We admittedly didn’t use the Hyundai’s third row too much, but it did come in handy a couple of times. Even without using it frequently, we still appreciated the Palisade’s generous sizing — folding down both rows of seats to gain up to 86.4 cubic feet of space helped us accomplish our home quarantine projects, including everything from 22 bags of mulch to brick pavers and leveling sand. Roadshow news editor Sean Szymkowski even managed to get a dining set with four chairs and two leafs inside.

Smart tech meets surprising poshness.


Sean Szymkowski/Roadshow

The naturally aspirated 3.8-liter V6 with its 291 horsepower and 262 pound-feet of torque proved up to a number of road trips, including a transcontinental haul, even when loaded to the headliner and beyond (we slapped a Yakima RocketBox Pro with 14 cubic feet of additional storage on the factory-provided crossbars for extra space). While not a rocketship, the Palisade felt appropriately powerful and only too happy to gobble up state after state at speeds north of the posted limit. Around town, the eight-speed automatic was well-tuned to the point of transparency. After a particularly memorable road trip to New Orleans, our Palisade earned the nickname “The Big Easy” by dint of its size and laid-back, likable demeanor.

Furthermore, it was generally quite easy to beat or exceed our AWD model’s EPA estimates of 19 mpg city, 24 mpg highway and 21 mpg combined. On an earlier 1,900-mile excursion to North Carolina’s Outer Banks and back, Yours Truly averaged 23.4 mpg at elevated speeds without even trying. With so much of our tester’s mileage racked up wearing the drag-inducing roof box, listing the Palisade’s cumulative efficiency results would be a bit misleading, as observed freeway mpg dropped to as low as 19.5 with the roof box and headwinds.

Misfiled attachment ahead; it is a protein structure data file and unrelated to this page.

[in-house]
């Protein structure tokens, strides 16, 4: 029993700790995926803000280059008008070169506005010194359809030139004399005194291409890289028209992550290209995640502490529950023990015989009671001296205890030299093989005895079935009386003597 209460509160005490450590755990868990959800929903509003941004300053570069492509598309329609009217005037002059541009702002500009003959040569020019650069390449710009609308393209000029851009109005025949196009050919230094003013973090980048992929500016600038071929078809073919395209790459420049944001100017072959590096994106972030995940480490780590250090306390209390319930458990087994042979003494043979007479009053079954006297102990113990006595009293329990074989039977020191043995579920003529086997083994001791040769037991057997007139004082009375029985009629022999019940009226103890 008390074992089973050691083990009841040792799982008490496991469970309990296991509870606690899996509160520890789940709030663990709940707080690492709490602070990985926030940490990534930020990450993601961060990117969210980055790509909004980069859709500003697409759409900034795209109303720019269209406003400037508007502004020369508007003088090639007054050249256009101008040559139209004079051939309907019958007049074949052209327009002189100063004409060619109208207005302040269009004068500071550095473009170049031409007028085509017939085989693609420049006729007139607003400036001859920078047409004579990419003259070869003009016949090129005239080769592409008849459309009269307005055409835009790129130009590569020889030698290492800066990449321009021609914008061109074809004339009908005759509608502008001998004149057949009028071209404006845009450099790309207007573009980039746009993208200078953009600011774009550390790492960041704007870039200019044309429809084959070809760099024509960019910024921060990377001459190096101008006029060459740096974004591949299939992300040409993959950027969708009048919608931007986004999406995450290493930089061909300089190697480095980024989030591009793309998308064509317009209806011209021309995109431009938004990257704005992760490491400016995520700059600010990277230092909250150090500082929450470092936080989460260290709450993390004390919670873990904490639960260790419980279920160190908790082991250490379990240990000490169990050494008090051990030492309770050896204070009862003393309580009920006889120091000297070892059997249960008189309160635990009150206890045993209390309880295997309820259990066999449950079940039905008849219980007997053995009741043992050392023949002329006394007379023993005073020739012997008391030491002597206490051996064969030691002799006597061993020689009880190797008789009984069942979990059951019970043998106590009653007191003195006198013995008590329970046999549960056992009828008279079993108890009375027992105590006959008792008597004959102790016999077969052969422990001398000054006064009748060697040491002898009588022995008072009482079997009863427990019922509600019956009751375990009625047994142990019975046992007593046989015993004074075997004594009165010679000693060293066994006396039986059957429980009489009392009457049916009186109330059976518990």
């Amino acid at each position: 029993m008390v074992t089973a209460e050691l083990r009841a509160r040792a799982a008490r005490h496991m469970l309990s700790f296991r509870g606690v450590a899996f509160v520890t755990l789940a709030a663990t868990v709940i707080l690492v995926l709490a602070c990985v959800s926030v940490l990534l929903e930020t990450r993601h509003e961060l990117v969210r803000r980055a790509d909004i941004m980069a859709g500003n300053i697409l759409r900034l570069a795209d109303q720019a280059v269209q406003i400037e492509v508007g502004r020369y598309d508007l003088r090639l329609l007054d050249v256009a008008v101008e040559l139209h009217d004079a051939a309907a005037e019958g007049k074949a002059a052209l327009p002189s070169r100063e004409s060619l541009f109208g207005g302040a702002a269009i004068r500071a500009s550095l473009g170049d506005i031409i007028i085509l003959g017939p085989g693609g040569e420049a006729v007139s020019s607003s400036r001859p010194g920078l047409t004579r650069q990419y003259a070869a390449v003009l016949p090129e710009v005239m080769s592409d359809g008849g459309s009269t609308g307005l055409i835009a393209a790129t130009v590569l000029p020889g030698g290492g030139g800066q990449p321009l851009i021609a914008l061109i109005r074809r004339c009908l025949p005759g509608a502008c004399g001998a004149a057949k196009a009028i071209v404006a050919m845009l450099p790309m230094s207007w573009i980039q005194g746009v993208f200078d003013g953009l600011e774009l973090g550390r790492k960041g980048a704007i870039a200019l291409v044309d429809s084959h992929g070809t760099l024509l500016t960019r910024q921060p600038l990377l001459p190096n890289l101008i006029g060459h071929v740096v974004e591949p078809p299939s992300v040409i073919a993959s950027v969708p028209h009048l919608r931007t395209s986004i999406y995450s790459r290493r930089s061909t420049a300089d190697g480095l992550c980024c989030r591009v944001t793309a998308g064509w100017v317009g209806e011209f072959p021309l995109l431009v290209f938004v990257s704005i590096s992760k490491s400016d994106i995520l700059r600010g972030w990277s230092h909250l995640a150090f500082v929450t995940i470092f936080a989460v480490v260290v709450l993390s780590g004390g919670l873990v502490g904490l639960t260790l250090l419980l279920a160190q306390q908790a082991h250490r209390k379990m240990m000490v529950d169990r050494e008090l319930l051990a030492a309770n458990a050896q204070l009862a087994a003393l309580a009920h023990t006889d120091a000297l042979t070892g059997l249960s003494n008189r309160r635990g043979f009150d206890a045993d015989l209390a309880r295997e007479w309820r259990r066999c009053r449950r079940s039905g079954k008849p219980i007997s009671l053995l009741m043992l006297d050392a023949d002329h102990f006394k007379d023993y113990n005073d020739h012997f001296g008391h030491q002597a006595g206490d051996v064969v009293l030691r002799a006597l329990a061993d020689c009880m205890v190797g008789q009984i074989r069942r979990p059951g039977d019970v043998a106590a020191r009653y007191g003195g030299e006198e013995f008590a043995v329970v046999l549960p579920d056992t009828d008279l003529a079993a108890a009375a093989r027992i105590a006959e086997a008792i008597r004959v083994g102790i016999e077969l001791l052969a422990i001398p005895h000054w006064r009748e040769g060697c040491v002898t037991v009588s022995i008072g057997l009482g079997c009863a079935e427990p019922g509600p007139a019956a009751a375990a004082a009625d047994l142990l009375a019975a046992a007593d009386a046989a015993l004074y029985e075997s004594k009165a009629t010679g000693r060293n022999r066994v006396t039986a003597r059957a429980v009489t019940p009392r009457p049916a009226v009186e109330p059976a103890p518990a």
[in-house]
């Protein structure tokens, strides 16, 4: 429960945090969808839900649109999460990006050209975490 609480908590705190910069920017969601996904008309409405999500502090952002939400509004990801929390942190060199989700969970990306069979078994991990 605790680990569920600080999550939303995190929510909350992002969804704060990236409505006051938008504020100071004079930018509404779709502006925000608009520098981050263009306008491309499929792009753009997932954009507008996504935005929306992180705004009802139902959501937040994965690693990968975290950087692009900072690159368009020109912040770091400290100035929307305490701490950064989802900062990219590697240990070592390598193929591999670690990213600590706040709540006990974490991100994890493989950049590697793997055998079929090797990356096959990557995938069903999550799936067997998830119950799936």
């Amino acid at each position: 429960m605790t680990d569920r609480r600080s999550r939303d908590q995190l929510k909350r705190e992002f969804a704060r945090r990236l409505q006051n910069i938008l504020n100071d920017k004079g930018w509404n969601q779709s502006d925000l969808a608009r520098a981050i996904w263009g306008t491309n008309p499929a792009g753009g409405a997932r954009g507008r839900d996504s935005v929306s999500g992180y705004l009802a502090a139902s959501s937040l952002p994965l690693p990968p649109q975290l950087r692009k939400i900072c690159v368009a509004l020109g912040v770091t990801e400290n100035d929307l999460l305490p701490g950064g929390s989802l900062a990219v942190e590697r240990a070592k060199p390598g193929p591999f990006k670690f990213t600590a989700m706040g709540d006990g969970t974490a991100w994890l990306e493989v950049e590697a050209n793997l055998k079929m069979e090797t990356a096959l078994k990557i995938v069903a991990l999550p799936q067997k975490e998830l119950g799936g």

Having said all that, we’d still like to see Hyundai offer an additional drivetrain option with more power. The chassis is up to it and if you live in the mountains, having a turbocharged engine option that would be happier operating at high altitudes could be a welcome addition, especially for towing. Alternatively, a higher-horsepower hybrid or plug-in-hybrid option with electrically augmented torque would also be intriguing while not detracting from the vehicle’s efficiency or its planted road manners.

Even after a year, our Palisade was always a welcome sight.


Chris Paukert/Roadshow

Aside from the windshield issue, which wasn’t the Palisade’s fault, our tester only incurred routine maintenance, which was reasonably priced. We had to pay for our own service on this long-term loaner, but if you buy a new Palisade, three years or 36,000 miles of normal scheduled maintenance is complimentary, including oil changes, tire rotations and so on.

In the end, the Palisade is far more than the sum of its parts. Its specs don’t leap off the page in any particular way, but its performance and virtues are so balanced and so complete that this vehicle just makes everyday life easier and more enjoyable. Whether you’re running local errands or embarking on an epic road trip, the Palisade’s comfortable and surprisingly luxurious cabin and easy-to-use tech is a winner, as is its smartly tuned suspension and obedient powertrain.

Our Hyundai has since been replaced by a long-term 2020 Highlander Hybrid and, outside of the Toyota’s inherently superior fuel economy, there isn’t a single attribute that we don’t prefer in The Big Easy. Frankly, there isn’t a day when we wouldn’t trade the Toyota’s keys back for the Hyundai’s total comfort and competence. And that, friends, is about the highest praise we can think of.

See you down the road, big guy.


Sean Szymkowski/Roadshow

Other long-term Hyundai Palisade updates

Check in with Roadshow’s other long-term testers